Colorado Stalking Lawyer
In a popular movie, a female is set up on a blind date by her parents. The woman goes on the date and finds she really likes her date. Unfortunately, the man doesn’t reciprocate her feelings. Instead of simply telling her he doesn’t like her, he makes up an excuse to not see her for another date. She really doesn’t get the picture or the hint. This results in an entire movie of comedic mishaps as she tries to “accidentally” run into him in public. The movie is a classic example of stalking.
What Is Stalking?
- A person threatens another individual and then proceeds to: Follow, place under surveillance, or repeatedly make any form of communication with that person or members of his or her family.
- When a person consistently commits the above actions in an attempt to cause someone serious emotional distress.
Emotional Damage as a Result of Stalking
One of the requirements to prove that Stalking occurred in Jefferson County is that the alleged victim must “suffer serious emotional distress” as a result of being repeatedly contacted, put under surveillance, or followed. But, the statute goes on to say that “a victim need not show that he or she received professional treatment or counseling to show that he or she suffered serious emotional distress.” In other words, there doesn’t have to be any proof of “emotional distress” other than a person’s statement.
Examples of Stalking:
Stop Light Rant
A man is rear-ended at a stoplight in Adams County. He exchanges information with the young teenage driver, but says: “You’ll pay for what you’ve done” before driving away. Later in the day, the teenager realizes the man is following him as he runs errands in Aurora.
A coworker is in love with a fellow coworker in Douglas County. Unfortunately for her, he isn’t interested in her advances. Desperate to see him, she follows him home from where they work in Castle Rock repeatedly, which causes him emotional stress.
A couple goes through a bitter divorce in Arapahoe County. The woman’s parents are worried and stressed about her and her children because the ex-husband has been showing up unexpectedly as she goes throughout her day in Greenwood Village.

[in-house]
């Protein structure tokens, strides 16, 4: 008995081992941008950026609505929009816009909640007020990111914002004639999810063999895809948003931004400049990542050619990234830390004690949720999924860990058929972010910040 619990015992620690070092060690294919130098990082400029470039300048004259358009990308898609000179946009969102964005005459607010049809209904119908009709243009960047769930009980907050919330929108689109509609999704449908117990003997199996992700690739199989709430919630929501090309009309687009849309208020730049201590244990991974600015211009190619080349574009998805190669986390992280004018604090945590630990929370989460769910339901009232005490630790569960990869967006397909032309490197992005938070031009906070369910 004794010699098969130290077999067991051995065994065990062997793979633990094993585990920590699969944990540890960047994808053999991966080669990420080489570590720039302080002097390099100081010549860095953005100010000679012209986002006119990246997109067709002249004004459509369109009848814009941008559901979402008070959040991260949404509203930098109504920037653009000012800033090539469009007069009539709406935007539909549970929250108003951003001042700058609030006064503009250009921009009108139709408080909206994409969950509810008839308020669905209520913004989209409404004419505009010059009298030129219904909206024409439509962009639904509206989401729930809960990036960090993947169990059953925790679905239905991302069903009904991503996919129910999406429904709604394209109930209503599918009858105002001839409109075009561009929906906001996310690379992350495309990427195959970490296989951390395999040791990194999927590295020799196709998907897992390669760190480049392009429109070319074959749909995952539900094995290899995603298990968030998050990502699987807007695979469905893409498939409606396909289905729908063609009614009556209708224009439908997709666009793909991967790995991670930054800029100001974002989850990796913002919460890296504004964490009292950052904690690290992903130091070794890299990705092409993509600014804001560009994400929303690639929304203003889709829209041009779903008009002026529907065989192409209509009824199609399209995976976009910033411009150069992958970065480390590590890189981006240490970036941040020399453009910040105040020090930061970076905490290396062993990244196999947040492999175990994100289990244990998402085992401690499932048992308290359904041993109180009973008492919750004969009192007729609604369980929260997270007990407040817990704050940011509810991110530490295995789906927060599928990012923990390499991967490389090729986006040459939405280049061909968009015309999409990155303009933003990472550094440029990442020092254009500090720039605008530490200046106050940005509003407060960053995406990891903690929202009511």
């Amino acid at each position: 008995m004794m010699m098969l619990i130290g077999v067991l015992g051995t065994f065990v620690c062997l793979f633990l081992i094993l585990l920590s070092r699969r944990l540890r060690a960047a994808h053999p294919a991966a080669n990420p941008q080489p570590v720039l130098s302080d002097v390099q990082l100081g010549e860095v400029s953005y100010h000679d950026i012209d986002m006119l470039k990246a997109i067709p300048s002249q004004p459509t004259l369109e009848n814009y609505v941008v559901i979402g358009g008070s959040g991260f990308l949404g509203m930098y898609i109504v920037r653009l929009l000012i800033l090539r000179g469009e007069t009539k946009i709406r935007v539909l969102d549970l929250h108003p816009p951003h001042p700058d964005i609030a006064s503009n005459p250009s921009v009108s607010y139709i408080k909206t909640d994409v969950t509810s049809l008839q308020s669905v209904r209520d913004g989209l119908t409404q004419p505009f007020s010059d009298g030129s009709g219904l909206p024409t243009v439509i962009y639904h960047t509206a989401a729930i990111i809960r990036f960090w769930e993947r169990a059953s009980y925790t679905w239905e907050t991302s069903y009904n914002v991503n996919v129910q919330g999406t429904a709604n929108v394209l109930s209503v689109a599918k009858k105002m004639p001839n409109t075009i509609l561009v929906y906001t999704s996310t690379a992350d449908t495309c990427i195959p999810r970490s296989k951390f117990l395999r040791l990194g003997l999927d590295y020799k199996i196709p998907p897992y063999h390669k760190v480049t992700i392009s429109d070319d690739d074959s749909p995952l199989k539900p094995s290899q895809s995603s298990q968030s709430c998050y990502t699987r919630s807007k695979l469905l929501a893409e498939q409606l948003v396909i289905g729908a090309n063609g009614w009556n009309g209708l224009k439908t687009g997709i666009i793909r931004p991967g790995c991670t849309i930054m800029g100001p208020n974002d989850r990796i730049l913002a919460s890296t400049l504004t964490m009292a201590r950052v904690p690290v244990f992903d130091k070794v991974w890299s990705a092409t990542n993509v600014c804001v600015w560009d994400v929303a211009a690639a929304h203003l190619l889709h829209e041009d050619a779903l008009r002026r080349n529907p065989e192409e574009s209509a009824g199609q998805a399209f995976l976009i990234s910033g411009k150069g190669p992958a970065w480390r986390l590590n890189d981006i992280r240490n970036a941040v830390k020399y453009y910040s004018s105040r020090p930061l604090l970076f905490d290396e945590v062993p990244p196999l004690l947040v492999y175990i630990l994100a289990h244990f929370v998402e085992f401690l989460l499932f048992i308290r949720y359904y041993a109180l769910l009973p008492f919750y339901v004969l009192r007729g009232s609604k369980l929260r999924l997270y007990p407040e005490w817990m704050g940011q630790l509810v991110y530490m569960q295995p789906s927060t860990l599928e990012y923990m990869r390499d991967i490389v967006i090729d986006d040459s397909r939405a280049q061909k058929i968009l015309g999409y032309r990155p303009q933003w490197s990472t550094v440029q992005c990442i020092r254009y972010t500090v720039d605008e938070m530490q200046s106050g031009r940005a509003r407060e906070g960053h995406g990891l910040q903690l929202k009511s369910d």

A teenager in Denver County is love struck. He is shy and can’t get up the nerve to talk with the girl in his class. When he does, she rebuffs him. He has her phone number, so he texts her repeatedly – which scares her. She finds herself constantly looking over her shoulder.
Stalking in Colorado Is a Felony
Stalking brings stiff consequences throughout Colorado. It is classified as a class 4 or 5 felony, depending on whether or not a Protection / Restraining Order is involved. If a person has a felony on their record, it will negatively affect every aspect of their life. Their ability to find or keep a job, gain financing for a house, or even own a firearm is affected. A felony charge also brings a prison sentence.
The Alleged Victim in Stalking Cases
Stalking is considered a serious crime in El Paso County: Stalking touches the lives of one out of every 12 women, and one out of every 45 men. In most stalking charges, the alleged stalker is someone the person already knows, such as a coworker, former spouse, or even a friend. This charge can be added alongside a Domestic Violence, Harassment, or even Murder charge. If you or a family member has been accused of stalking, it is very important that you speak with an experienced criminal defense attorney who can begin working on a plan for your defense immediately.
Your Best Defense Is A Criminal Defense Attorney
At the O’Malley Law Office, we understand how emotions can overwhelm us. Simply trying to follow up with someone can result in Stalking charges. In many cases, the accused had no idea the contact was unwlecome. If you or someone you know has been accused of Stalking, it is imperative that you seek help immediately. Do not talk with anyone. Be smart, exercise your right to be silent, and contact an attorney.
Colorado Stalking Statute: C.R.S. 18-3-602
“A person commits stalking if directly, or indirectly through another person, the person knowingly:
(a) Makes a credible threat to another person and, in connection with the threat, repeatedly follows, approaches, contacts, or places under surveillance family, or someone with whom that person has or has had a continuing relationship; or
(b) Makes a credible threat to another person and in connection with the threat, repeatedly makes any form of communication with that person, a member of that person’s immediate family, or someone with whom that person has or has had a continuing relationship, regardless of whether a conversation ensues; or
(c) Repeatedly follows, approaches, contacts, places under surveillance, or makes any form of communication with another person, a member of that person’s immediate family, or someone with whom that person has or has had a continuing relationship in a manner that would cause a reasonable person to suffer serious emotional distress and does cause that person, a member of that person’s immediate family, or someone with whom that person has or has had a continuing relationship to suffer serious emotional distress. For purposes of this paragraph (c), a victim need not show that he or she received professional treatment or counseling to show that he or she suffered serious emotional distress.”